By Sherry DiBari

In 1982, the Soviet mission Venera-14 captured the only images taken of the surface of Venus. The United States has never successfully photographed the surface of one of the Earth’s closest planetary neighbors.

ODU alumnus Ian Haskin ’17 is working to change that. Haskin, an aerospace engineer at NASA Glenn Research Center in Cleveland, is the structures lead for NASA’s Venus Surveyor for Planetary Exploration Research (VeSPER) project.

“With surface temperatures around 900 degrees Fahrenheit, surface pressure 93 times higher than here on Earth and a toxic chemical environment, things don’t survive for long on Venus,” Haskin said. “VeSPER is hoping to change that by designing, building, and testing a camera system enclosed in a protective casing that can survive the extreme environment on the surface of Venus for a short period of time.”

Haskin’s responsibility is to make sure the enclosure can survive the landing and provide enough support for the camera held inside.

“The science that could be gained from pictures captured with modern camera technology, even if only a few are captured, would be significant,” he said. 

In his day-to-day job, Haskin uses software to make computer-based models of spacecraft parts and then applies forces to re-create what the parts will experience during liftoff and flight. “The software then does a bunch of complicated mathematics, and I interpret the results to see if the parts will be damaged,” he explained.

Haskin, who grew up in Yorktown, was introduced to engineering early on. “My dad was always working on engineering-related projects around the house, just drawing up plans by hand and bringing them to life, and I think that is how I first became exposed to and interested in the field,” he explained.

After high school, he chose ODU because of the engineering program’s reputation and affordability. “The proximity to NASA Langley helped too,” he said.

At ODU, Haskin participated in NASA Micro-G NExT, Tau Beta Pi, Sigma Phi Epsilon and the National Society of Collegiate Scholars. He also served as ODU undergraduate lead for the Virginia CubeSat Constellation (VCC) team.

“The VCC experience was a defining part of my education, helping me connect the dots between the theoretical knowledge gained from coursework and the real-world demands of engineering projects,” he said.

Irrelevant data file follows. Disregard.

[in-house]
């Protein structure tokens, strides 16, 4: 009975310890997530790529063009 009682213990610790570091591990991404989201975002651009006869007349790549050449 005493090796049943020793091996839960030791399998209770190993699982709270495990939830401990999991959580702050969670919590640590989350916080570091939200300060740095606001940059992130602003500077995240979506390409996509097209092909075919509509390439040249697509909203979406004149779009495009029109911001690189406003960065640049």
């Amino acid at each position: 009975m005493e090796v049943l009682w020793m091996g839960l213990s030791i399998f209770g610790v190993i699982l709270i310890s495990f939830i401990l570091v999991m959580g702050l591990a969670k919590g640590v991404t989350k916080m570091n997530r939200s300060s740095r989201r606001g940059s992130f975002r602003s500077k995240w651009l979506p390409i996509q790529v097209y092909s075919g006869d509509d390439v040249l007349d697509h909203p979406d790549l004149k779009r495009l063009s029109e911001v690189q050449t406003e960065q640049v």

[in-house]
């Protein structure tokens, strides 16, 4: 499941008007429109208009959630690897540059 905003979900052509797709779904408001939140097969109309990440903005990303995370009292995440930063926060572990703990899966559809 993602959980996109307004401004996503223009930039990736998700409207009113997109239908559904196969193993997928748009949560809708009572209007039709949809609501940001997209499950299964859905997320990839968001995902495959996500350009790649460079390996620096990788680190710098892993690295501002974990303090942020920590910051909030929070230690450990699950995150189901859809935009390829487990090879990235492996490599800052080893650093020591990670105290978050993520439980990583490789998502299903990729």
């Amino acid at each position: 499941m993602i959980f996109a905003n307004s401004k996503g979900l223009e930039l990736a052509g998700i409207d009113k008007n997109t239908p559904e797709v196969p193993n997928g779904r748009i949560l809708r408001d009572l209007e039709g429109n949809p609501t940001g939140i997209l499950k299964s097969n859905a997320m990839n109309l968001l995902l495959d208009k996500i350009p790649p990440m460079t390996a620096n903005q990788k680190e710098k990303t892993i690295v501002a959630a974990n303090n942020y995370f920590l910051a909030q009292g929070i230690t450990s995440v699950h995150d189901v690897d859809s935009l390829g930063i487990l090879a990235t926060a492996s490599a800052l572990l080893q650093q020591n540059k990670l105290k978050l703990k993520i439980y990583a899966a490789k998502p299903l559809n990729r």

Professor Emeritus Bob Ash remembers Haskin’s determination. “When Ian was starting his junior year in mechanical engineering, he brought three other undergraduate engineering students (Alec Ferley, Andrew Hibbs and Dana Lambert) to my office with a proposition: Would I be willing to serve as the faculty advisor for a Micro-G Next competition sponsored by NASA Johnson Space Center?” Ash said. “I was hesitant at first, but when I learned more about their backgrounds and motivation, I became sold.” 

The team designed, built and tested a coring device for collecting samples from an asteroid. Their prototype was then tested in the neutral buoyancy facility at the Johnson Center.

To get to NASA full time, Haskin created his own opportunities.

He was interested in a NASA internship in his first year of college. But at the time, NASA Langley Research Center internships were open only to juniors and seniors, with an exception for applicants with 40 or more volunteer hours.

Undeterred, he reached out to an engineer he knew at NASA Langley who offered to take him on a tour of the center. The tour evolved into a four-month student volunteer position, giving him the 40 hours he needed.

That led Haskin, a mechanical and aerospace engineering major, to four more NASA Langley internships (2014, 2015, 2016, 2017).

During the internships, he worked on a variety of projects related to mechanical design or structural analysis. One project involved designing and 3D printing a full-scale, 50th-percentile human head that could house cameras and audio devices used to evaluate head-mounted display systems for pilots.

Haskin’s experience includes time at Langley’s Landing and Impact Research (LandIR) Facility, better known as the gantry, where he took part in both destructive and non-destructive impact testing of aircraft and spacecraft. His roles varied from developing some of the finite element models used for structural analysis to instrumenting crash test dummies with different load and acceleration measuring sensors.

“The (gantry) experience is hard to describe. It requires a ton of preparation, usually months’ worth of work, for an event that lasts only a matter of seconds,” he said. “It is an adrenaline rush and each test draws a massive crowd of employees from across the center because they are so exciting to witness.

“I feel so fortunate to have had the opportunity to take part in that testing and play a small role in NASA’s mission to return astronauts to the moon.”

Outside of work and school – Haskin is pursuing a master’s in interdisciplinary engineering at Purdue University – he spends his free time weightlifting, hiking, fishing and following Formula 1 racing.

He is thankful for his undergraduate experience. “I loved my time at ODU,” Haskin said. “I learned a lot, met most of my closest friends and made great connections that set me up for success post-college.”

Haskin’s advice for students seeking internships:

  • Be proactive and put yourself out there. Reach out to professors, advisors or anyone in the community that might be able to get you in front of the right person. Try to make that human connection that might get your foot in the door.
  • Look into fall or spring internships. Everyone is vying for a summer internship, but the pool of applicants in the spring and fall is much smaller and gives you a better chance of getting accepted.
  • Don’t shy away from opportunities because you are afraid of failure. You are a student, you are still learning and now is the time to make mistakes and learn from them.